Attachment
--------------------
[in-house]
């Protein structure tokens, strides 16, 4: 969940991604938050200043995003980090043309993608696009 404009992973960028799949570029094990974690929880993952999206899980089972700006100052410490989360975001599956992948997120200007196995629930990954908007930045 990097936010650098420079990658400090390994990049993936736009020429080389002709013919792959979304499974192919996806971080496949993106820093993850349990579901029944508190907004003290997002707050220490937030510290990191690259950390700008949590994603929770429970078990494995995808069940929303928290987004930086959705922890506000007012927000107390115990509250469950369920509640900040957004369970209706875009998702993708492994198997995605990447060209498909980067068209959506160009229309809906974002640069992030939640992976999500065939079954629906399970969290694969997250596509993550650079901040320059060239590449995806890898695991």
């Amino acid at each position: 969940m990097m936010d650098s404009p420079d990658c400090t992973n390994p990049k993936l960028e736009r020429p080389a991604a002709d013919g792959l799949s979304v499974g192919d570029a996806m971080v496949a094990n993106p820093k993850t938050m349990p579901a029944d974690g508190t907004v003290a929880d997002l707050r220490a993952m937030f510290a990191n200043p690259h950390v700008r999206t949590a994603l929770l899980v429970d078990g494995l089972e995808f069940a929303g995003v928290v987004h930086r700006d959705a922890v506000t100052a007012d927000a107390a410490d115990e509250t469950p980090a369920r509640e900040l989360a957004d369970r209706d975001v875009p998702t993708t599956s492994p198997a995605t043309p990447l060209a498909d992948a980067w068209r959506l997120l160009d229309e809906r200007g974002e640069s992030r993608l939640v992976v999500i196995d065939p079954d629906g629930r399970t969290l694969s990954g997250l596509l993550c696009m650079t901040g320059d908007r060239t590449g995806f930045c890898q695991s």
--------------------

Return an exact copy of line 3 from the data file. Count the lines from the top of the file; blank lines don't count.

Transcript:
């Amino acid at each position: 969940m990097m936010d650098s404009p420079d990658c400090t992973n390994p990049k993936l960028e736009r020429p080389a991604a002709d013919g792959l799949s979304v499974g192919d570029a996806m971080v496949a094990n993106p820093k993850t938050m349990p579901a029944d974690g508190t907004v003290a929880d997002l707050r220490a993952m937030f510290a990191n200043p690259h950390v700008r999206t949590a994603l929770l899980v429970d078990g494995l089972e995808f069940a929303g995003v928290v987004h930086r700006d959705a922890v506000t100052a007012d927000a107390a410490d115990e509250t469950p980090a369920r509640e900040l989360a957004d369970r209706d975001v875009p998702t993708t599956s492994p198997a995605t043309p990447l060209a498909d992948a980067w068209r959506l997120l160009d229309e809906r200007g974002e640069s992030r993608l939640v992976v999500i196995d065939p079954d629906g629930r399970t969290l694969s990954g997250l596509l993550c696009m650079t901040g320059d908007r060239t590449g995806f930045c890898q695991s």